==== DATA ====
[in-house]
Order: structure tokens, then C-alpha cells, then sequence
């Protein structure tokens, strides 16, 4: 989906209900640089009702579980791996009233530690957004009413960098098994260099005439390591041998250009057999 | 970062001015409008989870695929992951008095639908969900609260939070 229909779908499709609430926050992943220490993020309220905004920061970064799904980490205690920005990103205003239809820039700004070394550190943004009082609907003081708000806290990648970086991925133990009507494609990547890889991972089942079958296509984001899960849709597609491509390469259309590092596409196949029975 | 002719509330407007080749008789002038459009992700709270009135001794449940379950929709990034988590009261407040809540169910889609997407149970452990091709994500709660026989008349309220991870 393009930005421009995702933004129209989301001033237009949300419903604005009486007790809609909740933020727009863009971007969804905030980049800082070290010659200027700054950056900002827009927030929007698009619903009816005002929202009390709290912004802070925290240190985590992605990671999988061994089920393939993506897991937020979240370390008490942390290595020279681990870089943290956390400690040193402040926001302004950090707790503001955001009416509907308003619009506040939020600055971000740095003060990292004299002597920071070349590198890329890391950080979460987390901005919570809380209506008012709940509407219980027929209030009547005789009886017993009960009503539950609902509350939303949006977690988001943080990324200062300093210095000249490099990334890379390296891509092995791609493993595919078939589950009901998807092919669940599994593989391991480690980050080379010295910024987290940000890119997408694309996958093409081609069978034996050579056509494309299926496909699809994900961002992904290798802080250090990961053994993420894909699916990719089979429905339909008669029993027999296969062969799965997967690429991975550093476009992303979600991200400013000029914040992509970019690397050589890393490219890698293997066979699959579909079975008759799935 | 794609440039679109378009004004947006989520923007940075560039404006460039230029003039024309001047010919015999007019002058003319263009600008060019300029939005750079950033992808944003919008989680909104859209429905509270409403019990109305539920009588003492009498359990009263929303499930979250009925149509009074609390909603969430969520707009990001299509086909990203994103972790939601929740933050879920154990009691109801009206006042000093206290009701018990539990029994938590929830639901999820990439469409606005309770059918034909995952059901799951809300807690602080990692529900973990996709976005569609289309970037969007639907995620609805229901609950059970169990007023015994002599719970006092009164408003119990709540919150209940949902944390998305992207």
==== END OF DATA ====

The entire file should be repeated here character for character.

[in-house]
Order: structure tokens, then C-alpha cells, then sequence
């Protein structure tokens, strides 16, 4: 989906209900640089009702579980791996009233530690957004009413960098098994260099005439390591041998250009057999 | 970062001015409008989870695929992951008095639908969900609260939070 229909779908499709609430926050992943220490993020309220905004920061970064799904980490205690920005990103205003239809820039700004070394550190943004009082609907003081708000806290990648970086991925133990009507494609990547890889991972089942079958296509984001899960849709597609491509390469259309590092596409196949029975 | 002719509330407007080749008789002038459009992700709270009135001794449940379950929709990034988590009261407040809540169910889609997407149970452990091709994500709660026989008349309220991870 393009930005421009995702933004129209989301001033237009949300419903604005009486007790809609909740933020727009863009971007969804905030980049800082070290010659200027700054950056900002827009927030929007698009619903009816005002929202009390709290912004802070925290240190985590992605990671999988061994089920393939993506897991937020979240370390008490942390290595020279681990870089943290956390400690040193402040926001302004950090707790503001955001009416509907308003619009506040939020600055971000740095003060990292004299002597920071070349590198890329890391950080979460987390901005919570809380209506008012709940509407219980027929209030009547005789009886017993009960009503539950609902509350939303949006977690988001943080990324200062300093210095000249490099990334890379390296891509092995791609493993595919078939589950009901998807092919669940599994593989391991480690980050080379010295910024987290940000890119997408694309996958093409081609069978034996050579056509494309299926496909699809994900961002992904290798802080250090990961053994993420894909699916990719089979429905339909008669029993027999296969062969799965997967690429991975550093476009992303979600991200400013000029914040992509970019690397050589890393490219890698293997066979699959579909079975008759799935 | 794609440039679109378009004004947006989520923007940075560039404006460039230029003039024309001047010919015999007019002058003319263009600008060019300029939005750079950033992808944003919008989680909104859209429905509270409403019990109305539920009588003492009498359990009263929303499930979250009925149509009074609390909603969430969520707009990001299509086909990203994103972790939601929740933050879920154990009691109801009206006042000093206290009701018990539990029994938590929830639901999820990439469409606005309770059918034909995952059901799951809300807690602080990692529900973990996709976005569609289309970037969007639907995620609805229901609950059970169990007023015994002599719970006092009164408003119990709540919150209940949902944390998305992207």